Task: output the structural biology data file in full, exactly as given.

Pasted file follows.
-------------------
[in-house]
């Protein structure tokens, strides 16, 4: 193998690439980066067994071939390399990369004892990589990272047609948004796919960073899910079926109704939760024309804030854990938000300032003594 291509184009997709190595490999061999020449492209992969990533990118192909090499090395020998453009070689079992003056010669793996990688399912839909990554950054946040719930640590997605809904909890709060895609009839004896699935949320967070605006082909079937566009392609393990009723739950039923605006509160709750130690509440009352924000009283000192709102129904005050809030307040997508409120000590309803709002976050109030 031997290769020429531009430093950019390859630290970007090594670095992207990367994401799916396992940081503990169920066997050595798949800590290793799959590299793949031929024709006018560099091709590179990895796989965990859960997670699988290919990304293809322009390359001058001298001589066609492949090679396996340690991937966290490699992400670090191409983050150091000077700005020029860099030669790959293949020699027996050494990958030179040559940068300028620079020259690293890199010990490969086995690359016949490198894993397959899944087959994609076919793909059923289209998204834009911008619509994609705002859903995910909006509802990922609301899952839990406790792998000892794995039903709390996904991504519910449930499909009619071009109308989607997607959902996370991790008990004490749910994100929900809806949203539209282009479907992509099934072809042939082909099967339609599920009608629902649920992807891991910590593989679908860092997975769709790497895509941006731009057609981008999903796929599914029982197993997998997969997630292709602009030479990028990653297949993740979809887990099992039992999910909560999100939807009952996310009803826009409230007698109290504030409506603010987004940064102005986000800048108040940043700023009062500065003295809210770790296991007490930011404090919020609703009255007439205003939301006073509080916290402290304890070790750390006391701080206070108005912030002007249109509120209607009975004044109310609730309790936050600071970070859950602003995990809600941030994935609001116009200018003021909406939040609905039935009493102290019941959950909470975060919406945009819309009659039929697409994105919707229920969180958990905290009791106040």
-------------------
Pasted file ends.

[in-house]
């Protein structure tokens, strides 16, 4: 193998690439980066067994071939390399990369004892990589990272047609948004796919960073899910079926109704939760024309804030854990938000300032003594 291509184009997709190595490999061999020449492209992969990533990118192909090499090395020998453009070689079992003056010669793996990688399912839909990554950054946040719930640590997605809904909890709060895609009839004896699935949320967070605006082909079937566009392609393990009723739950039923605006509160709750130690509440009352924000009283000192709102129904005050809030307040997508409120000590309803709002976050109030 031997290769020429531009430093950019390859630290970007090594670095992207990367994401799916396992940081503990169920066997050595798949800590290793799959590299793949031929024709006018560099091709590179990895796989965990859960997670699988290919990304293809322009390359001058001298001589066609492949090679396996340690991937966290490699992400670090191409983050150091000077700005020029860099030669790959293949020699027996050494990958030179040559940068300028620079020259690293890199010990490969086995690359016949490198894993397959899944087959994609076919793909059923289209998204834009911008619509994609705002859903995910909006509802990922609301899952839990406790792998000892794995039903709390996904991504519910449930499909009619071009109308989607997607959902996370991790008990004490749910994100929900809806949203539209282009479907992509099934072809042939082909099967339609599920009608629902649920992807891991910590593989679908860092997975769709790497895509941006731009057609981008999903796929599914029982197993997998997969997630292709602009030479990028990653297949993740979809887990099992039992999910909560999100939807009952996310009803826009409230007698109290504030409506603010987004940064102005986000800048108040940043700023009062500065003295809210770790296991007490930011404090919020609703009255007439205003939301006073509080916290402290304890070790750390006391701080206070108005912030002007249109509120209607009975004044109310609730309790936050600071970070859950602003995990809600941030994935609001116009200018003021909406939040609905039935009493102290019941959950909470975060919406945009819309009659039929697409994105919707229920969180958990905290009791106040």